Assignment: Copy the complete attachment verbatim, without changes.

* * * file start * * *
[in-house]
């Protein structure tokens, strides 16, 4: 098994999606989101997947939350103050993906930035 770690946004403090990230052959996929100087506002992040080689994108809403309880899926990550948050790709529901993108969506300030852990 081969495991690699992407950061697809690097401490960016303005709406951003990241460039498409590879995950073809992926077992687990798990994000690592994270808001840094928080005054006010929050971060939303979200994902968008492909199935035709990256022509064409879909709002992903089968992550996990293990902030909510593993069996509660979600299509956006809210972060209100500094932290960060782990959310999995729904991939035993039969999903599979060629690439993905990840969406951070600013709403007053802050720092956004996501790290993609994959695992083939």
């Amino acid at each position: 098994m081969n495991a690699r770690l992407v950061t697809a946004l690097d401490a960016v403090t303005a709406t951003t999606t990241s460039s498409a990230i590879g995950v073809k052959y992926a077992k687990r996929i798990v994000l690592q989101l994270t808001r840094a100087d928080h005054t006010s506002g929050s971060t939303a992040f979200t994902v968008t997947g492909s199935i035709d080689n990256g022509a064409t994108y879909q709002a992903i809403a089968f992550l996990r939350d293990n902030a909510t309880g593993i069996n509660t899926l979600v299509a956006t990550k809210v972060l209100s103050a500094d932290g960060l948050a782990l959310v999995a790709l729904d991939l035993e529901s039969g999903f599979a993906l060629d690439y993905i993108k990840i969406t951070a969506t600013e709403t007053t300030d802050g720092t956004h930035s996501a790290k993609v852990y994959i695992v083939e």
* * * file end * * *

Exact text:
[in-house]
């Protein structure tokens, strides 16, 4: 098994999606989101997947939350103050993906930035 770690946004403090990230052959996929100087506002992040080689994108809403309880899926990550948050790709529901993108969506300030852990 081969495991690699992407950061697809690097401490960016303005709406951003990241460039498409590879995950073809992926077992687990798990994000690592994270808001840094928080005054006010929050971060939303979200994902968008492909199935035709990256022509064409879909709002992903089968992550996990293990902030909510593993069996509660979600299509956006809210972060209100500094932290960060782990959310999995729904991939035993039969999903599979060629690439993905990840969406951070600013709403007053802050720092956004996501790290993609994959695992083939």
């Amino acid at each position: 098994m081969n495991a690699r770690l992407v950061t697809a946004l690097d401490a960016v403090t303005a709406t951003t999606t990241s460039s498409a990230i590879g995950v073809k052959y992926a077992k687990r996929i798990v994000l690592q989101l994270t808001r840094a100087d928080h005054t006010s506002g929050s971060t939303a992040f979200t994902v968008t997947g492909s199935i035709d080689n990256g022509a064409t994108y879909q709002a992903i809403a089968f992550l996990r939350d293990n902030a909510t309880g593993i069996n509660t899926l979600v299509a956006t990550k809210v972060l209100s103050a500094d932290g960060l948050a782990l959310v999995a790709l729904d991939l035993e529901s039969g999903f599979a993906l060629d690439y993905i993108k990840i969406t951070a969506t600013e709403t007053t300030d802050g720092t956004h930035s996501a790290k993609v852990y994959i695992v083939e």